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In this blog SEO guru and copywriting extraordinaire Kate Toon gives us the lowdown on why we should be focusing on SEO as part of our marketing strategy.


Jo-BioBrought to you by Jo Kanaris Operations Manager & Coach
Resident tech nerd with a strong focus on providing exceptional client service.



Whilst SEO has been a focal point of both her own marketing strategy and the services she provides, Kate’s all about keeping her existing customers happy. By nurturing these relationships, she is able to use the various parts of her sales funnel to sell them more of what they love, so that they become strong brand advocates.
Kate obviously lives and breathes SEO, but she acknowledges that it can be a steep learning curve for most. However, “once you have the foundations in place, it will continue to bring traffic to your business for a long time.”


SEO stands for Search Engine Optimisation and the aim is to make Google fall in love with your website. In true Kate Toon humour, she likens this to a series of The Bachelor.

“There’s one bachelor, he's got 20 bachelorettes to choose from and he can't tell them what he's looking for. So, they kind of have to work it out and guess. And you kind of see some women go by the wayside and you start to see well, maybe he doesn't like blondes because he's not keeping any of the blondes around. Maybe that's a rule. Maybe that's a rule that we're going to add to Google's check list of what it wants and what it doesn't.”

Now Google is explicit in telling us some of these rules, but others you have to work out for yourself. If you’re not an expert in this area, then it’s a very difficult job. The idea is to take the entire list of 200 plus things that we think Google wants and implement them in a logical fashion, starting with those that will bring us the most impact.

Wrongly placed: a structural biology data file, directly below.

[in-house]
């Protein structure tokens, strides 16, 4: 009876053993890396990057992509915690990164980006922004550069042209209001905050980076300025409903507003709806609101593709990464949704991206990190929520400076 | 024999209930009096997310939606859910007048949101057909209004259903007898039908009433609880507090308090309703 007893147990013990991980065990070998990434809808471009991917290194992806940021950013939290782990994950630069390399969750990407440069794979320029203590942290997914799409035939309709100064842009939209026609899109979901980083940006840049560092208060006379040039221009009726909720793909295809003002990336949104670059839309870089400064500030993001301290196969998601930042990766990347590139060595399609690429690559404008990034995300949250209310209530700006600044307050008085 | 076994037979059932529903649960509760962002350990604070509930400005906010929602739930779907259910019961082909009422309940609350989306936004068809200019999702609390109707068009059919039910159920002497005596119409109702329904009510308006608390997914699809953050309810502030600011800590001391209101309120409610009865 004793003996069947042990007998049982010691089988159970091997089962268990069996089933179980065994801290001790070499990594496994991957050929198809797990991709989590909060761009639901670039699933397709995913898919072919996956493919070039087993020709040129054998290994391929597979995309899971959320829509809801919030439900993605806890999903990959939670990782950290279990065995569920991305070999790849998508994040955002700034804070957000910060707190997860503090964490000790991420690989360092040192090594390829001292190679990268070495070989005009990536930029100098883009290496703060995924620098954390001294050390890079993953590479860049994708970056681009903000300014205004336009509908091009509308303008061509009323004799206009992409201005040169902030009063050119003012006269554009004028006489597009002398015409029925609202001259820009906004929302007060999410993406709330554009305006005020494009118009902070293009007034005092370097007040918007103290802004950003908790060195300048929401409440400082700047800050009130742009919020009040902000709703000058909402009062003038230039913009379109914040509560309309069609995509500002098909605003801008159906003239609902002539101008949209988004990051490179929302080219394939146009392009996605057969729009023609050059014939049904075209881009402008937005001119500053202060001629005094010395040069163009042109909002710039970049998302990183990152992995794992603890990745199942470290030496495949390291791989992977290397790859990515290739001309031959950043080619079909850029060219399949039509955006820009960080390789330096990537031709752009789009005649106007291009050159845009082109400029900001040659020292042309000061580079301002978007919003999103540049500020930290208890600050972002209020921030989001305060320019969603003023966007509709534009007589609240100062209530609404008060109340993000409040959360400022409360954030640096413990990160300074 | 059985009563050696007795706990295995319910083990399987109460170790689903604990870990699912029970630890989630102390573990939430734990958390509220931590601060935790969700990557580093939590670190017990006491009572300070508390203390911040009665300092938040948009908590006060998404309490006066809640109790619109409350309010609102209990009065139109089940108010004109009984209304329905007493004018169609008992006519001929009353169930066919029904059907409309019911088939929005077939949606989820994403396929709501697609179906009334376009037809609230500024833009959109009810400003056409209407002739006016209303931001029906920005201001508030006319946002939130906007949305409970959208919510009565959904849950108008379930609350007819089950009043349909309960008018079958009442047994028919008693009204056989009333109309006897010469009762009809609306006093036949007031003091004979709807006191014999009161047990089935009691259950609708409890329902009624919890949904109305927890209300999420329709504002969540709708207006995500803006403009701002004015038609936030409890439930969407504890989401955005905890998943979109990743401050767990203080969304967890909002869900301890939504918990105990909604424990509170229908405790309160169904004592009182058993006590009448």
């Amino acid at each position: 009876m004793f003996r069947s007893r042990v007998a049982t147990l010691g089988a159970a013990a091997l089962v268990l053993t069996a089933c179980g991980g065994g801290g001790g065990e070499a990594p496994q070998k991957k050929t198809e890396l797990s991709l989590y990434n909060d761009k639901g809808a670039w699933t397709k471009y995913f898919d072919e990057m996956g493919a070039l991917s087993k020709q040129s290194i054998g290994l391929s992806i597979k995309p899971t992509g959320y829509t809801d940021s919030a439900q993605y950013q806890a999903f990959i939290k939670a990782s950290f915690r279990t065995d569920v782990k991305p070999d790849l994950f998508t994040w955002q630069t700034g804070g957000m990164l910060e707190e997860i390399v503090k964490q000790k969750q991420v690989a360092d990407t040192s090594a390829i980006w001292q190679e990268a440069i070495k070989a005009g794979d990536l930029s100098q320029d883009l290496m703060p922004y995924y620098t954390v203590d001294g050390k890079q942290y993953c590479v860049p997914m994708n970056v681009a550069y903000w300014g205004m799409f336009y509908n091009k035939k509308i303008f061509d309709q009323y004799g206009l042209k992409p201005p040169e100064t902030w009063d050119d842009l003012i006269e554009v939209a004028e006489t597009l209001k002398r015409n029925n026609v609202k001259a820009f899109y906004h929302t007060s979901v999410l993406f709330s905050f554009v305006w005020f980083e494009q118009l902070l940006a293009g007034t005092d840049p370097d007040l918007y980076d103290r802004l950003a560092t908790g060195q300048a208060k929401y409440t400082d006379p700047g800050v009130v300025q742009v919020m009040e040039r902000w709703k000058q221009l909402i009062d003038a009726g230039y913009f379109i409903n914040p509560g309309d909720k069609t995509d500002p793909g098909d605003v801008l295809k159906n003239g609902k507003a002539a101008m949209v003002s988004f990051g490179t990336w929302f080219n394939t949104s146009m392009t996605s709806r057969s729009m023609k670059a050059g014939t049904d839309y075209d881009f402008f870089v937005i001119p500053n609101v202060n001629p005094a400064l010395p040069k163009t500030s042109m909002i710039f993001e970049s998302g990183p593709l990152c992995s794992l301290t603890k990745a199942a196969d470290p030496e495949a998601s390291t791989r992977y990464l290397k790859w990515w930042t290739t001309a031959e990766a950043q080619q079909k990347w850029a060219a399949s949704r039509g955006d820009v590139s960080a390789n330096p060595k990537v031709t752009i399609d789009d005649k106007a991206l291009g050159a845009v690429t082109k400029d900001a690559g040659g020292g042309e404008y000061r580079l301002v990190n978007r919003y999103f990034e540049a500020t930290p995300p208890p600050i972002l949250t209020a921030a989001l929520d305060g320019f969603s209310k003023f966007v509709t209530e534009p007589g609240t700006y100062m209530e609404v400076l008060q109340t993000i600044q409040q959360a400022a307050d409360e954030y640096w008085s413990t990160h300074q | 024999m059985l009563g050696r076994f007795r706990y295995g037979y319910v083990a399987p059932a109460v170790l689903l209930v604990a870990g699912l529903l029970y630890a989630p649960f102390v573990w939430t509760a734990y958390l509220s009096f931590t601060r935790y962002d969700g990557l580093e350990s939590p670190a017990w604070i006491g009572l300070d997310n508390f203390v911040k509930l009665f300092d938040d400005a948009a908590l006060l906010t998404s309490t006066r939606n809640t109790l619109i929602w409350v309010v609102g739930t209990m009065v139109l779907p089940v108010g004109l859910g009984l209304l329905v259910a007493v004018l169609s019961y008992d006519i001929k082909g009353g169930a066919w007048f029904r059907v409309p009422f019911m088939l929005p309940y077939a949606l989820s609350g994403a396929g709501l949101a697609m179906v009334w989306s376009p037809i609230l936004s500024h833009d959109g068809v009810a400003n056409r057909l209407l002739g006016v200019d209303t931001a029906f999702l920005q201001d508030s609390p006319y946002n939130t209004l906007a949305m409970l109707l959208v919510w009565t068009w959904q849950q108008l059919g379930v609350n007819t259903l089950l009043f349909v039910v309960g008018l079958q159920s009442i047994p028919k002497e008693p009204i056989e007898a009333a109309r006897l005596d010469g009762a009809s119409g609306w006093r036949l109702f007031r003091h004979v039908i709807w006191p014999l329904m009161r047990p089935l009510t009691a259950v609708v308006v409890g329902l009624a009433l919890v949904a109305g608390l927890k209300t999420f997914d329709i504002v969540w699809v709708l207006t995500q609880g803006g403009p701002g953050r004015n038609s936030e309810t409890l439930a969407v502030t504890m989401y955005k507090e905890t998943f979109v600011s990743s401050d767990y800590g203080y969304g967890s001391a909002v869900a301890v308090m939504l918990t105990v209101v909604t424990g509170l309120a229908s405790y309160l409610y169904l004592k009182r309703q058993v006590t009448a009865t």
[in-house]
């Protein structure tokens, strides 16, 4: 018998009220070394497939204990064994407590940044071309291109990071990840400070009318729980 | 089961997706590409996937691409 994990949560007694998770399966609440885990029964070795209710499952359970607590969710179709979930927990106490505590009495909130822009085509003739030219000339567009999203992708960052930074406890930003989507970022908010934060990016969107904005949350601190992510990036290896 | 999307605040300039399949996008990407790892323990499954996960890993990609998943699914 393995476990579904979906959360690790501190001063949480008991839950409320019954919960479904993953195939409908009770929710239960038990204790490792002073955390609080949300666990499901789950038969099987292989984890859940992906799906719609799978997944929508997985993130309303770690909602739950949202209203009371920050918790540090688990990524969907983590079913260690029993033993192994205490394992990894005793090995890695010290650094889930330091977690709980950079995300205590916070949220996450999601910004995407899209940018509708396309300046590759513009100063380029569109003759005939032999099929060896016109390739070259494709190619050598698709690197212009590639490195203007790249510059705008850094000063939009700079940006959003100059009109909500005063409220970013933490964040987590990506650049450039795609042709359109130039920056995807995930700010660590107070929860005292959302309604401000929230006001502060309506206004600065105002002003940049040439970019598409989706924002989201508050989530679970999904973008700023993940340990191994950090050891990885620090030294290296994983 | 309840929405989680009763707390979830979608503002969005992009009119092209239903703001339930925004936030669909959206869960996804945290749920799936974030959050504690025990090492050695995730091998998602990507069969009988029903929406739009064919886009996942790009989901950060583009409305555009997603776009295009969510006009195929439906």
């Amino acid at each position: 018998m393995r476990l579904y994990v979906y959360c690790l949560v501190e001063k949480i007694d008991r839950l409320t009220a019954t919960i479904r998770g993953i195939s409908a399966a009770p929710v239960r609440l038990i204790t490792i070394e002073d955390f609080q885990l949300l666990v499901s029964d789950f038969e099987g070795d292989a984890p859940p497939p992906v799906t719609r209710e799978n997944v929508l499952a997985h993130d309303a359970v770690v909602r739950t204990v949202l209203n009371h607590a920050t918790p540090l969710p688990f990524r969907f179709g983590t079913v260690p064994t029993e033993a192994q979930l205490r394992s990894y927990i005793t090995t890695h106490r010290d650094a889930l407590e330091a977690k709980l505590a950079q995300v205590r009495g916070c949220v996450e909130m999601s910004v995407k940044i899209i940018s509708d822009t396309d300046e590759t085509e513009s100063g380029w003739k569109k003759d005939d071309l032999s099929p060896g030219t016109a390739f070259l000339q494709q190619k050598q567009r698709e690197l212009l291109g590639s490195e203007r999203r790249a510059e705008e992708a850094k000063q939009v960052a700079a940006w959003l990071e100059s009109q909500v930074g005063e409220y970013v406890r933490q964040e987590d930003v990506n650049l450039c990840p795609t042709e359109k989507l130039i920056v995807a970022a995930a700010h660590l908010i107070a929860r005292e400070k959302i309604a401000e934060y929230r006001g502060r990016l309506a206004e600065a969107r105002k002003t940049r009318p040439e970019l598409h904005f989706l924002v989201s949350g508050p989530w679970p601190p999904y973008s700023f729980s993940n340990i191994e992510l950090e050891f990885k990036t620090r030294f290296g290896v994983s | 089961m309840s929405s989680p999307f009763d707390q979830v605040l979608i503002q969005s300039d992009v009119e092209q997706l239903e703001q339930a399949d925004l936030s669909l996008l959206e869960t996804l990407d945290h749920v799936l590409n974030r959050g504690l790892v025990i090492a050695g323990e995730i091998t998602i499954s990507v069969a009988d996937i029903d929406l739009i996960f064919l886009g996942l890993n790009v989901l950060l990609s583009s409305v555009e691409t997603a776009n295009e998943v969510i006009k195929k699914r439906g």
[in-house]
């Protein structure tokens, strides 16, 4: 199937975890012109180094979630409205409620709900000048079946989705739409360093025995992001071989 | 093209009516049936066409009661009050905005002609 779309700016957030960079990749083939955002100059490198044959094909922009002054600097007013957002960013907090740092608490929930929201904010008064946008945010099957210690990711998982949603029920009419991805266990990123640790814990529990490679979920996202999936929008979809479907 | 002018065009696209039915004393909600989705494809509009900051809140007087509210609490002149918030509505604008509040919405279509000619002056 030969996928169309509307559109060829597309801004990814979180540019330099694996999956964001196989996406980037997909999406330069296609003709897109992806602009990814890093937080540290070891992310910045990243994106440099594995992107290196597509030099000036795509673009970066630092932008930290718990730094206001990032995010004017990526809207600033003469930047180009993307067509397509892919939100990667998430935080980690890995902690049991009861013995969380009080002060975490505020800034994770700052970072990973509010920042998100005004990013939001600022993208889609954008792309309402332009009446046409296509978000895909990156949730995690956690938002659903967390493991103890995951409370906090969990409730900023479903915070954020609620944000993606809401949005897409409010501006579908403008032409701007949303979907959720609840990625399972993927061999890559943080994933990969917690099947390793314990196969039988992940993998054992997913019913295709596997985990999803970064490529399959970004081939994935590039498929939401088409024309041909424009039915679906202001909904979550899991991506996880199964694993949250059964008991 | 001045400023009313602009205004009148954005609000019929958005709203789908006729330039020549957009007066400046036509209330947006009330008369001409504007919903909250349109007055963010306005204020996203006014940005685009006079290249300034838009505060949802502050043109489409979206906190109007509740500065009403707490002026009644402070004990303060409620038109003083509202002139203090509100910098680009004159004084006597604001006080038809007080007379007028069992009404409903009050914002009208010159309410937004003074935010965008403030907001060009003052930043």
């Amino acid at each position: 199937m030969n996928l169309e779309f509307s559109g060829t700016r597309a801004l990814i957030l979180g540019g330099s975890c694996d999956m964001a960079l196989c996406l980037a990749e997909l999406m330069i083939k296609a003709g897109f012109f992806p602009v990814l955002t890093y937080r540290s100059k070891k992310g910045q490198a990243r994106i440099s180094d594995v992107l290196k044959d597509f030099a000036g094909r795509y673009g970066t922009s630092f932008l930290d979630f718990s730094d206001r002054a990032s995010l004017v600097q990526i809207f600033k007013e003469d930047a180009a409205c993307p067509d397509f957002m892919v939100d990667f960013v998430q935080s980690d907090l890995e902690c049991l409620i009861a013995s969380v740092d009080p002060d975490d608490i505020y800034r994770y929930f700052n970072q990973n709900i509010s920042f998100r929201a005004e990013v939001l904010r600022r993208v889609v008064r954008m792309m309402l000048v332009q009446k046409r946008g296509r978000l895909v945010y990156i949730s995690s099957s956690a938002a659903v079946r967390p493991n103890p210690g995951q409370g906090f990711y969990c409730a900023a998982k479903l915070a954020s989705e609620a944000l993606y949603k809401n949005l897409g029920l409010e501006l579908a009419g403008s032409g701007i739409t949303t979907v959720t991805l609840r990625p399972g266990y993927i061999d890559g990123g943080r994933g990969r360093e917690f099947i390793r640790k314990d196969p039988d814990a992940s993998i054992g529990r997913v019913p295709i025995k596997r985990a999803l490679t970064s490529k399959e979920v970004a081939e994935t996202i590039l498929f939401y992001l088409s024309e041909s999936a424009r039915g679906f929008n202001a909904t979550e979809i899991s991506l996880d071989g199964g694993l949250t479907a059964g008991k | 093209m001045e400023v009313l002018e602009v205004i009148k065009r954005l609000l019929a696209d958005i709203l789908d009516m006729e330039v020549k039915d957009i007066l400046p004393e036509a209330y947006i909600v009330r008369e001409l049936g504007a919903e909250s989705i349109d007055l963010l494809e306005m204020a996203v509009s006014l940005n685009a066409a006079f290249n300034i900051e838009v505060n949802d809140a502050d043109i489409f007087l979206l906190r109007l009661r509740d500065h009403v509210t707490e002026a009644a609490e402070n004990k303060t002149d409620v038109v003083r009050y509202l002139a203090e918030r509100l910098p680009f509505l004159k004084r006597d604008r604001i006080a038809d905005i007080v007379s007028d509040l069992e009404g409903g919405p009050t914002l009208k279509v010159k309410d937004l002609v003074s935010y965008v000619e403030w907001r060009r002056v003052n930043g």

So, if there are over 200 things that we could be doing, where on earth do we start? Kate breaks it down into a few main areas for us:

        1. Technical: this takes into consideration your website’s platform, where it’s hosted, speed and mobile friendliness. Kate sees tech as the foundation of SEO as nothing else will matter if this part fails.
        2. Keywords: this involves understanding what your ideal client is typing into Google to find the solution to their problem (which you solve!) You then need to examine how many searches are being made on this term compared to how many other websites are competing for it. This involves a bit of research and you may end up with a few phrases that contain slightly different words but mean the same thing.
        3. Copy: this is where to place your keywords on your website. Kate suggests using it in the title tag, meta description and the URL. You will want to use it on the page as well as in the name of any images.